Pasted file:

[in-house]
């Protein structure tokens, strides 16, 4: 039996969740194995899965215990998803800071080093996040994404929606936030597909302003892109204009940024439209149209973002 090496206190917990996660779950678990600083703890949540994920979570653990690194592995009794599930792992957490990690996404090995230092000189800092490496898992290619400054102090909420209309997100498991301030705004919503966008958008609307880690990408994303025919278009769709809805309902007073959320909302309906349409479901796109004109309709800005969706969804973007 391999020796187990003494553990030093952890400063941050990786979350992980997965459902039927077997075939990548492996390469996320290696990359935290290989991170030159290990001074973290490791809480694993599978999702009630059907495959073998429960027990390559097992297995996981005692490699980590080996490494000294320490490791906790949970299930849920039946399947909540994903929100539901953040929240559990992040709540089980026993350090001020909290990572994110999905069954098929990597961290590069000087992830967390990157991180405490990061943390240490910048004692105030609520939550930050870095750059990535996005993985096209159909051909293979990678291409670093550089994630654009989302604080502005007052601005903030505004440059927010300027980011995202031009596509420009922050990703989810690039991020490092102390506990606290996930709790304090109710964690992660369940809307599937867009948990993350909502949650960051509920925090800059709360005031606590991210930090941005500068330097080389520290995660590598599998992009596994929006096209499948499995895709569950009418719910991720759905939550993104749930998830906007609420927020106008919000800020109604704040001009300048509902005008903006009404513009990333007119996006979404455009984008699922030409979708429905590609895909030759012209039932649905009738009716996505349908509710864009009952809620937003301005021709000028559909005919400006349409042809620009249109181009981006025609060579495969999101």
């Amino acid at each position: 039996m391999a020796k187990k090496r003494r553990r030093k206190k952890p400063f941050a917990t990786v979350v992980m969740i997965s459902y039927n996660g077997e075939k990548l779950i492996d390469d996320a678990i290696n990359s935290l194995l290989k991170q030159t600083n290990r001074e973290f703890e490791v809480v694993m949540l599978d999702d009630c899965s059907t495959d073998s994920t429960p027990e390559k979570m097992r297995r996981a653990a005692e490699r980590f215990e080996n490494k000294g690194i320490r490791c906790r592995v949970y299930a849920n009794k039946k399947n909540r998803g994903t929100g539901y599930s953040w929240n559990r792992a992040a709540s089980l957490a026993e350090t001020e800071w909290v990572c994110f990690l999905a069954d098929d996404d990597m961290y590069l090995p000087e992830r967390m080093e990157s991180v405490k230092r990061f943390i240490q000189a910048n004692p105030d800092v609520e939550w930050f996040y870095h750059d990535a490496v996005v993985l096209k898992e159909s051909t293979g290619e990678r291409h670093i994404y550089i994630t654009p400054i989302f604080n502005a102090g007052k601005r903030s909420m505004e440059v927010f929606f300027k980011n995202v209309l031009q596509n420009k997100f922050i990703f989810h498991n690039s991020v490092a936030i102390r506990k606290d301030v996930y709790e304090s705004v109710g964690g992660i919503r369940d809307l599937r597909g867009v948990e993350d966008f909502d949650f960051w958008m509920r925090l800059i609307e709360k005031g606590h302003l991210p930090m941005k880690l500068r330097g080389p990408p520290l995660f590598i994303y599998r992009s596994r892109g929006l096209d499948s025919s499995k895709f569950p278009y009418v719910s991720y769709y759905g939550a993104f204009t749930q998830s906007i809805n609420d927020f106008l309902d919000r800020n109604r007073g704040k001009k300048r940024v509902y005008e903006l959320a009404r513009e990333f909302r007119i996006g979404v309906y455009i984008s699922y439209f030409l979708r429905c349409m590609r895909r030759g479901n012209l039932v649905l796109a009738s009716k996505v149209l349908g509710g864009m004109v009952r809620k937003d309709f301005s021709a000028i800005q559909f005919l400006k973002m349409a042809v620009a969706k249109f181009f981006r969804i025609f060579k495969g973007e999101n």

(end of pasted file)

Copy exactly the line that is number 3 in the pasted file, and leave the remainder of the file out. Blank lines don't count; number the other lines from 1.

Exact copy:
């Amino acid at each position: 039996m391999a020796k187990k090496r003494r553990r030093k206190k952890p400063f941050a917990t990786v979350v992980m969740i997965s459902y039927n996660g077997e075939k990548l779950i492996d390469d996320a678990i290696n990359s935290l194995l290989k991170q030159t600083n290990r001074e973290f703890e490791v809480v694993m949540l599978d999702d009630c899965s059907t495959d073998s994920t429960p027990e390559k979570m097992r297995r996981a653990a005692e490699r980590f215990e080996n490494k000294g690194i320490r490791c906790r592995v949970y299930a849920n009794k039946k399947n909540r998803g994903t929100g539901y599930s953040w929240n559990r792992a992040a709540s089980l957490a026993e350090t001020e800071w909290v990572c994110f990690l999905a069954d098929d996404d990597m961290y590069l090995p000087e992830r967390m080093e990157s991180v405490k230092r990061f943390i240490q000189a910048n004692p105030d800092v609520e939550w930050f996040y870095h750059d990535a490496v996005v993985l096209k898992e159909s051909t293979g290619e990678r291409h670093i994404y550089i994630t654009p400054i989302f604080n502005a102090g007052k601005r903030s909420m505004e440059v927010f929606f300027k980011n995202v209309l031009q596509n420009k997100f922050i990703f989810h498991n690039s991020v490092a936030i102390r506990k606290d301030v996930y709790e304090s705004v109710g964690g992660i919503r369940d809307l599937r597909g867009v948990e993350d966008f909502d949650f960051w958008m509920r925090l800059i609307e709360k005031g606590h302003l991210p930090m941005k880690l500068r330097g080389p990408p520290l995660f590598i994303y599998r992009s596994r892109g929006l096209d499948s025919s499995k895709f569950p278009y009418v719910s991720y769709y759905g939550a993104f204009t749930q998830s906007i809805n609420d927020f106008l309902d919000r800020n109604r007073g704040k001009k300048r940024v509902y005008e903006l959320a009404r513009e990333f909302r007119i996006g979404v309906y455009i984008s699922y439209f030409l979708r429905c349409m590609r895909r030759g479901n012209l039932v649905l796109a009738s009716k996505v149209l349908g509710g864009m004109v009952r809620k937003d309709f301005s021709a000028i800005q559909f005919l400006k973002m349409a042809v620009a969706k249109f181009f981006r969804i025609f060579k495969g973007e999101n």